Wiley KK, Hilts KE, Ancker JS, et al. JAMIA Open. 2020;3(4):611-618.
Optimal use of health information exchange approaches such as event notification systems may be influenced by organizational capabilities. This study found that healthcare organizations whose positive perceptions of event alerts fit within existing workflows were more likely to use event notification services to improve care coordination and care quality.
Avery AJ, Sheehan C, Bell B, et al. BMJ Qual Saf. 2021;30(12):961-976.
Patient safety in primary care is an emerging focus for research and policy. The authors of this study retrospectively reviewed case notes from 14,407 primary care patients in the United Kingdom. Their analysis identified three primary types of avoidable harm in primary care – problems with diagnoses, medication-related problems, and delayed referrals. The authors suggest several methods to reduce avoidable harm in primary care, including optimizing existing information technology, enhanced team communication and coordination, and greater continuity of care.
Keen J, Abdulwahid MA, King N, et al. BMJ Open. 2020;10(10):e036608.
Health information technology has the potential to improve patient safety in both inpatient and outpatient settings. This systematic review explored the effect of technology networks across health systems (e.g., linking patient records across different organizations) on care coordination and medication reconciliation for older adults living at home. The authors identified several barriers to use of such networks but did not identify robust evidence on their association with safety-related outcomes.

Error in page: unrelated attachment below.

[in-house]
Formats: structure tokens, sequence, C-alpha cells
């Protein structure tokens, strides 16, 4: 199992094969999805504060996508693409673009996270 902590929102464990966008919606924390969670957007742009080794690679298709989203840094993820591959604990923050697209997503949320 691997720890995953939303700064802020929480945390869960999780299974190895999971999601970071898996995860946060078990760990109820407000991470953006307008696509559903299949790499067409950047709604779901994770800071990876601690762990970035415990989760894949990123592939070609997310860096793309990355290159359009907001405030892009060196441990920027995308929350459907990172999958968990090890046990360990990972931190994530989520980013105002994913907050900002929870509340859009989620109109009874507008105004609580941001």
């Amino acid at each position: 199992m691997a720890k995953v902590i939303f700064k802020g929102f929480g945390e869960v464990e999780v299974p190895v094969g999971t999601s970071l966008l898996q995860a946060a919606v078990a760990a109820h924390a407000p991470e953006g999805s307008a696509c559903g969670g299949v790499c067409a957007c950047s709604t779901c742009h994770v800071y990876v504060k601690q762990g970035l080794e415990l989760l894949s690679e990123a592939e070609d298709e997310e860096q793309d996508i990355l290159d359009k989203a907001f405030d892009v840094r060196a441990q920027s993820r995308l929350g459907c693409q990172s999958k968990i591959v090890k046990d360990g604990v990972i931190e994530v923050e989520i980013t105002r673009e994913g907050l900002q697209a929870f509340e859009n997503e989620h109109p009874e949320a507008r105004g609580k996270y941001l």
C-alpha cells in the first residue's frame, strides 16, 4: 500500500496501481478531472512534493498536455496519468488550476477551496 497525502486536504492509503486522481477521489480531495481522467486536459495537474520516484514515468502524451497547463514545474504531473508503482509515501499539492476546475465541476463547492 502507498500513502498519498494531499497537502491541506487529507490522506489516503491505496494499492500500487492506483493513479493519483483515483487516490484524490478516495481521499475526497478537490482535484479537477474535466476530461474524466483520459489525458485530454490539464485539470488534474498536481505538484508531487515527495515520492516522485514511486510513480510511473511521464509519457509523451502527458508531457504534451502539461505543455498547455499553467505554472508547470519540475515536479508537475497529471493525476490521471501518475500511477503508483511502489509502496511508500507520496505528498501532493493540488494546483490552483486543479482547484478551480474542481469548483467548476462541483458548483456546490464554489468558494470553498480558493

Lai AY. J Am Board Fam Med. 2020;33(5):754-764.
This study used qualitative methods to compare how patients versus front clinicians, administrators and staff conceptualize patient safety in primary care. Findings indicate that work function-based conceptualizations of patient safety (e.g., good communication and providing appropriate, timely care) better reflect the experiences of healthcare personnel and patients rather than domain-based conceptualizations (e.g., diagnosis, care transitions, and medications).

After a failed induction at 36 weeks, a 26-year-old woman underwent cesarean delivery which was complicated by significant postpartum hemorrhage. The next day, the patient complained of severe perineal and abdominal pain, which the obstetric team attributed to prolonged pushing during labor. The team was primarily concerned about hypotension, which was thought to be due to hypovolemia from peri-operative blood loss. After several hours, the patient was transferred to the medical intensive care unit (ICU) with persistent hypotension and severe abdominal and perineal pain. She underwent surge

Sundwall DN, Munger MA, Tak CR, et al. Health Equity. 2020;4(1):430-437.
This study surveyed 9,206 adults across the United States about their perceptions of medical errors occurring in ambulatory care settings. Thirty-six percent of respondents perceived that their doctor has ever made a mistake, provided an incorrect diagnosis, or given an incorrect (or delayed) treatment. According to these findings, patient-perceived medical errors and harms occurred most commonly in women and those in poor health with comorbid conditions.